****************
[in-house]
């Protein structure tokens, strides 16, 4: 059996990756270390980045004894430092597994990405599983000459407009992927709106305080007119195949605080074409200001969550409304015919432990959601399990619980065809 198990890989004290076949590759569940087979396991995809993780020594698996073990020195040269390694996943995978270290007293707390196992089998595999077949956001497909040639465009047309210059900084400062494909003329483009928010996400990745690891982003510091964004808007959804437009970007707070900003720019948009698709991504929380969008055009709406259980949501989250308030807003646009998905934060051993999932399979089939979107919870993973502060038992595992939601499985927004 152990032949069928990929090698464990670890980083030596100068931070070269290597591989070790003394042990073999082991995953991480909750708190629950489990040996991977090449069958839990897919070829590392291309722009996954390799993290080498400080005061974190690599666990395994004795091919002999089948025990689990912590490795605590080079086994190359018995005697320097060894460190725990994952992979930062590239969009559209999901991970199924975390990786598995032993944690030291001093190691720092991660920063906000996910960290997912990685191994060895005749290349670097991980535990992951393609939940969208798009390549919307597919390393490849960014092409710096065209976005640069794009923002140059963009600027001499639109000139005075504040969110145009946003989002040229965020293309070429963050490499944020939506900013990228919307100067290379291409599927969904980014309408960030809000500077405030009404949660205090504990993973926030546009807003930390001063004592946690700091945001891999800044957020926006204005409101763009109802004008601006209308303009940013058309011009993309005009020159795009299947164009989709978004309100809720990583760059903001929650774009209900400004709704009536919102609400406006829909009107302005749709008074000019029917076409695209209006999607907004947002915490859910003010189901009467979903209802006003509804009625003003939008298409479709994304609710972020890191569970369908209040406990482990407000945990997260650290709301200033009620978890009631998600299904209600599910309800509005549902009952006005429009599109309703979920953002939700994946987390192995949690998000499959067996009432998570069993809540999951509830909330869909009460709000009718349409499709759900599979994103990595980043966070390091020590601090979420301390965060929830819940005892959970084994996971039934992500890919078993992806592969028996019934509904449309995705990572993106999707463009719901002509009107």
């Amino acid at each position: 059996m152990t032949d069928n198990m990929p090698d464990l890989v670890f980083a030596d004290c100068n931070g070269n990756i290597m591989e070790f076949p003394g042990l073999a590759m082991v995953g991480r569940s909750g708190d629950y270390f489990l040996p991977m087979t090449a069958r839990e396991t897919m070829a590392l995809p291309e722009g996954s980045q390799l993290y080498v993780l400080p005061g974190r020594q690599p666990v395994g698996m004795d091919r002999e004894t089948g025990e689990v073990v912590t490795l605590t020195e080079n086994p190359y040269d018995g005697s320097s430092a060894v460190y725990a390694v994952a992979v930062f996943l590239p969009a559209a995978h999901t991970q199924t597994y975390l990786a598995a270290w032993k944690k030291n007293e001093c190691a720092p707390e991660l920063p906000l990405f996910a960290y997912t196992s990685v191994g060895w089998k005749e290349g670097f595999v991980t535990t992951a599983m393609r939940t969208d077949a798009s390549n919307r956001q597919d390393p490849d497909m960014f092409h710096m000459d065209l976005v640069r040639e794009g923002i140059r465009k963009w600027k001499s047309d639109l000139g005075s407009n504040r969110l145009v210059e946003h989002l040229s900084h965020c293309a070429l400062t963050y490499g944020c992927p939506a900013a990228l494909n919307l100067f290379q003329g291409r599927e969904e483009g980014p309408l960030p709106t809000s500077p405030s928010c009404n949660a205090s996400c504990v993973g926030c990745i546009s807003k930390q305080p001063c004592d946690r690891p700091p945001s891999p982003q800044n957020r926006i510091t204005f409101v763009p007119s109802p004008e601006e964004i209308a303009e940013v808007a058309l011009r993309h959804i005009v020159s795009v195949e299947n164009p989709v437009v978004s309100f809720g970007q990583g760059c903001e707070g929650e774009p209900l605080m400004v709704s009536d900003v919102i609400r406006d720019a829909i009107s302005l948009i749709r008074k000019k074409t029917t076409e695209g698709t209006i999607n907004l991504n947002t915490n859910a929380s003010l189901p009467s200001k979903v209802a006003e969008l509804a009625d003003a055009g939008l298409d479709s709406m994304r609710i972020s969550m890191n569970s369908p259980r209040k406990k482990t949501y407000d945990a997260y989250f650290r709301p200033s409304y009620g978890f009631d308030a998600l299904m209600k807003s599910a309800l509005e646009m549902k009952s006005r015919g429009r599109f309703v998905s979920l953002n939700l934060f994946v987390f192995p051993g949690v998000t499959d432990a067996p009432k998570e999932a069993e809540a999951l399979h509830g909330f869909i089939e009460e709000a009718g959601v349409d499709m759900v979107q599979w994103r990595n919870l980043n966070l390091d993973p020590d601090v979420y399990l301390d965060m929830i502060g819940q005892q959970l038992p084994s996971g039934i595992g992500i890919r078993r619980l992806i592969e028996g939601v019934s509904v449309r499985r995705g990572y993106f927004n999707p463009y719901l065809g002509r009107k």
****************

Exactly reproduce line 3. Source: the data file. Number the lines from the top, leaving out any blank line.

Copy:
């Amino acid at each position: 059996m152990t032949d069928n198990m990929p090698d464990l890989v670890f980083a030596d004290c100068n931070g070269n990756i290597m591989e070790f076949p003394g042990l073999a590759m082991v995953g991480r569940s909750g708190d629950y270390f489990l040996p991977m087979t090449a069958r839990e396991t897919m070829a590392l995809p291309e722009g996954s980045q390799l993290y080498v993780l400080p005061g974190r020594q690599p666990v395994g698996m004795d091919r002999e004894t089948g025990e689990v073990v912590t490795l605590t020195e080079n086994p190359y040269d018995g005697s320097s430092a060894v460190y725990a390694v994952a992979v930062f996943l590239p969009a559209a995978h999901t991970q199924t597994y975390l990786a598995a270290w032993k944690k030291n007293e001093c190691a720092p707390e991660l920063p906000l990405f996910a960290y997912t196992s990685v191994g060895w089998k005749e290349g670097f595999v991980t535990t992951a599983m393609r939940t969208d077949a798009s390549n919307r956001q597919d390393p490849d497909m960014f092409h710096m000459d065209l976005v640069r040639e794009g923002i140059r465009k963009w600027k001499s047309d639109l000139g005075s407009n504040r969110l145009v210059e946003h989002l040229s900084h965020c293309a070429l400062t963050y490499g944020c992927p939506a900013a990228l494909n919307l100067f290379q003329g291409r599927e969904e483009g980014p309408l960030p709106t809000s500077p405030s928010c009404n949660a205090s996400c504990v993973g926030c990745i546009s807003k930390q305080p001063c004592d946690r690891p700091p945001s891999p982003q800044n957020r926006i510091t204005f409101v763009p007119s109802p004008e601006e964004i209308a303009e940013v808007a058309l011009r993309h959804i005009v020159s795009v195949e299947n164009p989709v437009v978004s309100f809720g970007q990583g760059c903001e707070g929650e774009p209900l605080m400004v709704s009536d900003v919102i609400r406006d720019a829909i009107s302005l948009i749709r008074k000019k074409t029917t076409e695209g698709t209006i999607n907004l991504n947002t915490n859910a929380s003010l189901p009467s200001k979903v209802a006003e969008l509804a009625d003003a055009g939008l298409d479709s709406m994304r609710i972020s969550m890191n569970s369908p259980r209040k406990k482990t949501y407000d945990a997260y989250f650290r709301p200033s409304y009620g978890f009631d308030a998600l299904m209600k807003s599910a309800l509005e646009m549902k009952s006005r015919g429009r599109f309703v998905s979920l953002n939700l934060f994946v987390f192995p051993g949690v998000t499959d432990a067996p009432k998570e999932a069993e809540a999951l399979h509830g909330f869909i089939e009460e709000a009718g959601v349409d499709m759900v979107q599979w994103r990595n919870l980043n966070l390091d993973p020590d601090v979420y399990l301390d965060m929830i502060g819940q005892q959970l038992p084994s996971g039934i595992g992500i890919r078993r619980l992806i592969e028996g939601v019934s509904v449309r499985r995705g990572y993106f927004n999707p463009y719901l065809g002509r009107k």